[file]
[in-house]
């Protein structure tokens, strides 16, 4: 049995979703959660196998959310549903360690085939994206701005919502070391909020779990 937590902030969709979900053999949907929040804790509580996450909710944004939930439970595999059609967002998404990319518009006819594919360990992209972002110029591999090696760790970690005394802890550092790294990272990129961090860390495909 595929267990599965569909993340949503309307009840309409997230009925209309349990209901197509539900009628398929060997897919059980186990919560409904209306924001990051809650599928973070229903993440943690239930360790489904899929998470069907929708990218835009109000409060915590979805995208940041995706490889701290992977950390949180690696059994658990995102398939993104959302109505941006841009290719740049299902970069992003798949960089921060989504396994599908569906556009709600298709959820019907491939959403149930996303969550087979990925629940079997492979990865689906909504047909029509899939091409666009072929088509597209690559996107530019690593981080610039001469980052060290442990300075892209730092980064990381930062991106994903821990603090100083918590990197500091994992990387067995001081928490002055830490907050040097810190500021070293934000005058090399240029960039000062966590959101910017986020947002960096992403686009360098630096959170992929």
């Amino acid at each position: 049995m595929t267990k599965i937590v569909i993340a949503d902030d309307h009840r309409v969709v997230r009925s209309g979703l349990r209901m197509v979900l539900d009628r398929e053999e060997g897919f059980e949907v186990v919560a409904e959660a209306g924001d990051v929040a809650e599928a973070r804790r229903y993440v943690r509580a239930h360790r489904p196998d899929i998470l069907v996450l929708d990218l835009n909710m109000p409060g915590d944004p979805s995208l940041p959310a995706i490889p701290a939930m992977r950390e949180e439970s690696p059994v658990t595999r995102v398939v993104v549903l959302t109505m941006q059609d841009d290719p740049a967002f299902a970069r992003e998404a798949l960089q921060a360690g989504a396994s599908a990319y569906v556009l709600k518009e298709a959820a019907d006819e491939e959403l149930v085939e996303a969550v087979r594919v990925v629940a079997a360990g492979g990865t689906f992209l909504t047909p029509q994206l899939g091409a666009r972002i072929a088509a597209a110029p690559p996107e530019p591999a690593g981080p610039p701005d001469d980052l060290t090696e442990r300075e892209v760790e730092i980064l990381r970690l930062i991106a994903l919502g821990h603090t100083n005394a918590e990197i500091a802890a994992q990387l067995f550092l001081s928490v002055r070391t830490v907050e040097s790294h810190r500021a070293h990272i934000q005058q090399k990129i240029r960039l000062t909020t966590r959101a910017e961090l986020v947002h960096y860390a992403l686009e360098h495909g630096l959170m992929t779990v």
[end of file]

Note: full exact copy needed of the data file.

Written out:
[in-house]
């Protein structure tokens, strides 16, 4: 049995979703959660196998959310549903360690085939994206701005919502070391909020779990 937590902030969709979900053999949907929040804790509580996450909710944004939930439970595999059609967002998404990319518009006819594919360990992209972002110029591999090696760790970690005394802890550092790294990272990129961090860390495909 595929267990599965569909993340949503309307009840309409997230009925209309349990209901197509539900009628398929060997897919059980186990919560409904209306924001990051809650599928973070229903993440943690239930360790489904899929998470069907929708990218835009109000409060915590979805995208940041995706490889701290992977950390949180690696059994658990995102398939993104959302109505941006841009290719740049299902970069992003798949960089921060989504396994599908569906556009709600298709959820019907491939959403149930996303969550087979990925629940079997492979990865689906909504047909029509899939091409666009072929088509597209690559996107530019690593981080610039001469980052060290442990300075892209730092980064990381930062991106994903821990603090100083918590990197500091994992990387067995001081928490002055830490907050040097810190500021070293934000005058090399240029960039000062966590959101910017986020947002960096992403686009360098630096959170992929």
């Amino acid at each position: 049995m595929t267990k599965i937590v569909i993340a949503d902030d309307h009840r309409v969709v997230r009925s209309g979703l349990r209901m197509v979900l539900d009628r398929e053999e060997g897919f059980e949907v186990v919560a409904e959660a209306g924001d990051v929040a809650e599928a973070r804790r229903y993440v943690r509580a239930h360790r489904p196998d899929i998470l069907v996450l929708d990218l835009n909710m109000p409060g915590d944004p979805s995208l940041p959310a995706i490889p701290a939930m992977r950390e949180e439970s690696p059994v658990t595999r995102v398939v993104v549903l959302t109505m941006q059609d841009d290719p740049a967002f299902a970069r992003e998404a798949l960089q921060a360690g989504a396994s599908a990319y569906v556009l709600k518009e298709a959820a019907d006819e491939e959403l149930v085939e996303a969550v087979r594919v990925v629940a079997a360990g492979g990865t689906f992209l909504t047909p029509q994206l899939g091409a666009r972002i072929a088509a597209a110029p690559p996107e530019p591999a690593g981080p610039p701005d001469d980052l060290t090696e442990r300075e892209v760790e730092i980064l990381r970690l930062i991106a994903l919502g821990h603090t100083n005394a918590e990197i500091a802890a994992q990387l067995f550092l001081s928490v002055r070391t830490v907050e040097s790294h810190r500021a070293h990272i934000q005058q090399k990129i240029r960039l000062t909020t966590r959101a910017e961090l986020v947002h960096y860390a992403l686009e360098h495909g630096l959170m992929t779990v």